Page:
Black Friday sales plummeted this year.
Total Thanksgiving weekend spending declined 11% to $US50.9 billion, according to the National Retail Federation. Stores saw about 6 million fewer shoppers than expected.
The decline was especially disappointing because analysts had predicted the biggest holiday shopping season of all time. Sluggish sales could indicate that despite lower gas prices, middle-class Americans are continuing to struggle.
The National Retail Federation provided a more optimistic explanation for why sales were down: many stores started promotions early in the week to gain an advantage over the competition.
Retail giant Wal-Mart was the most notable company to jump the gun on Black Friday.
The company discounted 20,000 items in the weeks leading up to the holiday, twice as many as the year before.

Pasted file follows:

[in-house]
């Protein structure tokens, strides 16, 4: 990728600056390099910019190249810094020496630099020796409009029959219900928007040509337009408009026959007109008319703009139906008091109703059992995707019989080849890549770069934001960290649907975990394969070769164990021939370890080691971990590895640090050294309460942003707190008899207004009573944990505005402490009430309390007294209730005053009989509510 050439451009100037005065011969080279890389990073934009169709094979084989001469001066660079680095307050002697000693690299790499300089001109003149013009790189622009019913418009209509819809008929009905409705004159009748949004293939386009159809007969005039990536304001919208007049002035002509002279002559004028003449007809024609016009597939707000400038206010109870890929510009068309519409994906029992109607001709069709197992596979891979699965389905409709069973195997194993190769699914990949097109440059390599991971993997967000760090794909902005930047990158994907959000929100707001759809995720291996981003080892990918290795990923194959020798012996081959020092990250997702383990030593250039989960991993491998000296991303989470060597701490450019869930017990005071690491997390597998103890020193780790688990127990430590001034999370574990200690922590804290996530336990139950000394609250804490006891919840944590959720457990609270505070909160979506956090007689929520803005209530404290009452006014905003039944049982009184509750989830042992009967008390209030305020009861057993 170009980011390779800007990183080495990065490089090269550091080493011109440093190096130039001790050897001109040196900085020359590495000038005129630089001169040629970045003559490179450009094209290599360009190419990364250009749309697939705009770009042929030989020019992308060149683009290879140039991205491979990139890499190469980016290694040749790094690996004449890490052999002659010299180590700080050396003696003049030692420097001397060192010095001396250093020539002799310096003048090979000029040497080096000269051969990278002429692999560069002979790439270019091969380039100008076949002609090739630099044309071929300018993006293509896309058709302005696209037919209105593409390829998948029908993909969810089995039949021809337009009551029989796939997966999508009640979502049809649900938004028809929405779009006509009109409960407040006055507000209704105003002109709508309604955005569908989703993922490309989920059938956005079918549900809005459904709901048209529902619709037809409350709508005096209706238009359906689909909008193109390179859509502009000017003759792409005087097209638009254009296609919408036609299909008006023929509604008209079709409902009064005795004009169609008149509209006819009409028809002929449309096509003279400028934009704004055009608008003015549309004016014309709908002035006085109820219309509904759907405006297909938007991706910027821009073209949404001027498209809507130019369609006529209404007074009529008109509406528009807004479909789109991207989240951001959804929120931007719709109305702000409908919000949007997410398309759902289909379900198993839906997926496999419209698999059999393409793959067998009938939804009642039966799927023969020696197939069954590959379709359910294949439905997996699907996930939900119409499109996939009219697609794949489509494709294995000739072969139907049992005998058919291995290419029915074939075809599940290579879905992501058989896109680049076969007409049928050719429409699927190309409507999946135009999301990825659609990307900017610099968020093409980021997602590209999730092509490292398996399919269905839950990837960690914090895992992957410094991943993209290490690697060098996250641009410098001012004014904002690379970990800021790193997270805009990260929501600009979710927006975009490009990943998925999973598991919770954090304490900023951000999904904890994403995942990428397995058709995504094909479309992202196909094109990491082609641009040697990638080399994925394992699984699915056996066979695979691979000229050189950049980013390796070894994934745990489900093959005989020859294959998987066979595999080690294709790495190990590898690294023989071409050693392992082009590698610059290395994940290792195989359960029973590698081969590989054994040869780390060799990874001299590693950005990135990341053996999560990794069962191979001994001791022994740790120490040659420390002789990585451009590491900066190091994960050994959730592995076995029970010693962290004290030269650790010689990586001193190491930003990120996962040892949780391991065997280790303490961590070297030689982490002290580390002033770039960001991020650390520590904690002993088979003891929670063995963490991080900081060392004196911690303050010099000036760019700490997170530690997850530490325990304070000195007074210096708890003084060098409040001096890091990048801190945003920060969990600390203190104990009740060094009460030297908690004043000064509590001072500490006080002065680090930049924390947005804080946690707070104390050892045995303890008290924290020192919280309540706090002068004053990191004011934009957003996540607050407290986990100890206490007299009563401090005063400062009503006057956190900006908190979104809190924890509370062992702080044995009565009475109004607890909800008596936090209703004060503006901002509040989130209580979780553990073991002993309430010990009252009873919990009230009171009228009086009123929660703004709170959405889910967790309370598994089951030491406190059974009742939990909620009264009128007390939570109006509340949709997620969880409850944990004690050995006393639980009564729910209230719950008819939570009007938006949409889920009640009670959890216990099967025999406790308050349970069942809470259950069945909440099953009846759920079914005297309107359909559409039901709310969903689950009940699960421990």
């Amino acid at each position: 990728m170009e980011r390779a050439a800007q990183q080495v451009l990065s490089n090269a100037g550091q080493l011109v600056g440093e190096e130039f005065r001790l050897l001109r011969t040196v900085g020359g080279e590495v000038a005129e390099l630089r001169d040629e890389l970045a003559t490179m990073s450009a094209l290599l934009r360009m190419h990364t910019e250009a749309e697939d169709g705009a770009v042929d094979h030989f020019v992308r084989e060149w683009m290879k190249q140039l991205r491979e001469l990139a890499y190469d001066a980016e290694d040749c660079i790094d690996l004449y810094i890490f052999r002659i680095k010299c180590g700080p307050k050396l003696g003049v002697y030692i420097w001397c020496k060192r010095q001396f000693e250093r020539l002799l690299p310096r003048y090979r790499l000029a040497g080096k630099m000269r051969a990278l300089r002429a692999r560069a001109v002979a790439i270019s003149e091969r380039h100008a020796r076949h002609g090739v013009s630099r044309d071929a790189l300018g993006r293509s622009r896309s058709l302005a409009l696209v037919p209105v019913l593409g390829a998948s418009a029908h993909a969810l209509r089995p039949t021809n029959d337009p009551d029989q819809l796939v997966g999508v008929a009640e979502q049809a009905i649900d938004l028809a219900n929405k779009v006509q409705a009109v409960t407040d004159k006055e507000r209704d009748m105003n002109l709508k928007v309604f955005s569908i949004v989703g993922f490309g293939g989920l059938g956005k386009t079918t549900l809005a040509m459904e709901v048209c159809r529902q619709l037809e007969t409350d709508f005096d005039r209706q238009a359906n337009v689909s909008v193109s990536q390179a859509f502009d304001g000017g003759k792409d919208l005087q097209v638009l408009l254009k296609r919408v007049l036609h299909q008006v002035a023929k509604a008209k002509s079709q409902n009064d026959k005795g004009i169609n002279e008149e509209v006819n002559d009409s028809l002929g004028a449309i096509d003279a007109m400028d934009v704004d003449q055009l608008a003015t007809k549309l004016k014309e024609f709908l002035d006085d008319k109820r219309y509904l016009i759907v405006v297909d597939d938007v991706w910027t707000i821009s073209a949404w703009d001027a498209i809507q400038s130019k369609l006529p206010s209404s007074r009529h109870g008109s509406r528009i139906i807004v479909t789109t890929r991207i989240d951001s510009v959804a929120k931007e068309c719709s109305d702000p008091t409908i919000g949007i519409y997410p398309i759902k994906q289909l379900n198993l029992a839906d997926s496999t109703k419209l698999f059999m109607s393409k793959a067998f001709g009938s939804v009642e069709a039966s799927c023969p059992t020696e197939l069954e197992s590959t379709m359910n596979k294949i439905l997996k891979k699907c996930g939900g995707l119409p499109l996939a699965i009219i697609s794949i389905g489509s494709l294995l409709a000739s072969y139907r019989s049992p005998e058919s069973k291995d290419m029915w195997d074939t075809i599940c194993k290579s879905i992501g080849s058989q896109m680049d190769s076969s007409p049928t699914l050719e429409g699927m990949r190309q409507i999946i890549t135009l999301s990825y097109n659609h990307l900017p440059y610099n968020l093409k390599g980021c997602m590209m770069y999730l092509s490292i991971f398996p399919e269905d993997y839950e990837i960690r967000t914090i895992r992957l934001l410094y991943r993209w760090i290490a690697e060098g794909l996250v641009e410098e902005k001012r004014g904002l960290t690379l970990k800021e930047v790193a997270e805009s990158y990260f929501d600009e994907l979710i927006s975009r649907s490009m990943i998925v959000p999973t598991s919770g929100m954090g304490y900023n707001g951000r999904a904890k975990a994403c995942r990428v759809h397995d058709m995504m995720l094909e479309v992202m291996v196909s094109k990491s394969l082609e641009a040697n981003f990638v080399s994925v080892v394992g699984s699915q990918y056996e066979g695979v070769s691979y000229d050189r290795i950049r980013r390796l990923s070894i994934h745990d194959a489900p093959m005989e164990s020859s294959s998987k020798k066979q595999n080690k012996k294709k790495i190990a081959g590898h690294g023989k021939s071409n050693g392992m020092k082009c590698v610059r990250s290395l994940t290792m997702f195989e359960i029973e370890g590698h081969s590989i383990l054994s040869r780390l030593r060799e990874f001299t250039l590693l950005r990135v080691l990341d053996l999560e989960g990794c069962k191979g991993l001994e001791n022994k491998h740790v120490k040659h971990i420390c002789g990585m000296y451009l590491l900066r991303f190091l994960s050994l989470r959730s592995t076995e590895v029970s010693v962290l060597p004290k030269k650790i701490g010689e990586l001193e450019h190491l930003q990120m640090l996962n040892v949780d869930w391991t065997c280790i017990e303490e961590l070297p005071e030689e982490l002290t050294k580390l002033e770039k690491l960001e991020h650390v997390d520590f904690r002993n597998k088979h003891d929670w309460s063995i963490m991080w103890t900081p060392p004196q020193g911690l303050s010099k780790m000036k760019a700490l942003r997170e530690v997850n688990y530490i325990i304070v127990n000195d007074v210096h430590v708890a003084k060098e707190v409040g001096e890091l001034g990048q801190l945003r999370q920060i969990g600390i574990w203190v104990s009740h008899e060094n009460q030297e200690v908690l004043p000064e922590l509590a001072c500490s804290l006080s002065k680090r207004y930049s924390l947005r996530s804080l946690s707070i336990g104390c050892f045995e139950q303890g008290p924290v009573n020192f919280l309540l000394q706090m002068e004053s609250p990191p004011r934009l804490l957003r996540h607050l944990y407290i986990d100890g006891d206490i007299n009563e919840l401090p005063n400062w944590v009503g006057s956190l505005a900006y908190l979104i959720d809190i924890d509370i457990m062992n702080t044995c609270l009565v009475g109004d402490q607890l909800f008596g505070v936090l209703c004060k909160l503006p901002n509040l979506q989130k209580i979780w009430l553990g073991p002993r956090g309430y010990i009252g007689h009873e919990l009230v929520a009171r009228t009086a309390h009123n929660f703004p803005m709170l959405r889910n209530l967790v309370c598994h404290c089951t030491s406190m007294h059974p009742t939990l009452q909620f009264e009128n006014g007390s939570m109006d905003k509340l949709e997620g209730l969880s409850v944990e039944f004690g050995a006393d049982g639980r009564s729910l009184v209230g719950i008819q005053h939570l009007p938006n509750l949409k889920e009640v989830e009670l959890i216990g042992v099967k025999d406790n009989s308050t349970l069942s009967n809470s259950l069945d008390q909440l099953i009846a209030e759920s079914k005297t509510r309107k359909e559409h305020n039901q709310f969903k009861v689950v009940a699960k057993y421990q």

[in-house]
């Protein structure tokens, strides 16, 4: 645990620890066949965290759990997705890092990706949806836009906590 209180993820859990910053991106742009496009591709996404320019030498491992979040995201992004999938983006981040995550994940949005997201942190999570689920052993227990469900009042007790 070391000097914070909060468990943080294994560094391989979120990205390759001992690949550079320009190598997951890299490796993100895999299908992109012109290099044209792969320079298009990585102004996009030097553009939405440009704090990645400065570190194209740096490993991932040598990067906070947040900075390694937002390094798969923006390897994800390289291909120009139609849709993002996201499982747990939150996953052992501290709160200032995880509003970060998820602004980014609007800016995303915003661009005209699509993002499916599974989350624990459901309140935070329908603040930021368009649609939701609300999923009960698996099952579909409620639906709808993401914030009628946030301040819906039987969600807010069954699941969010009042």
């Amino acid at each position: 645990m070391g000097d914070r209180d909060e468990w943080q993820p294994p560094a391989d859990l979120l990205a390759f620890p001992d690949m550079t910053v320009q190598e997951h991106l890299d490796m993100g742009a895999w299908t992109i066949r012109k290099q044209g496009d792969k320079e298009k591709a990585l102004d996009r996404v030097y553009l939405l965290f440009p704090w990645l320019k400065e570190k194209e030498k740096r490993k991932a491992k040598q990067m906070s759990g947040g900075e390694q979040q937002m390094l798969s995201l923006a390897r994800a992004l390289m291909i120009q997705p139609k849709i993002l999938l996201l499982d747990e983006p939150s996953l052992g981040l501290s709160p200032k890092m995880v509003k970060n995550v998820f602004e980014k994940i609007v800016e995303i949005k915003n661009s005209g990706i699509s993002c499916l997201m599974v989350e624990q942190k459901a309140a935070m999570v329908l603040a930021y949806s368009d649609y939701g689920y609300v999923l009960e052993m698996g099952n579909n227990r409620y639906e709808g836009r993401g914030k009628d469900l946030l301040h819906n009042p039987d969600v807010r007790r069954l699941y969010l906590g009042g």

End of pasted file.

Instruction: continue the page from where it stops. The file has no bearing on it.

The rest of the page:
Wal-Mart also increased the number of items available online from 1 million to 7 million and offered more shipping options.
The efforts paid off — Wal-Mart reported record online sales for Thanksgiving.
National Retail Federation CEO Matt Shay told Fortune that early deals from Wal-Mart and others could have impacted traditional Black Friday weekend numbers.
Shoppers might see a great deal from Wal-Mart earlier in the week and decide they aren’t going to brave stores later.
“Every day is going to be Black Friday, every minute will be Cyber Monday,” Shay told Phil Wahba at Fortune.
The NRF predicts holiday sales will rise 4.1% this year.
NOW WATCH: Briefing videos
Business Insider Emails & Alerts
Site highlights each day to your inbox.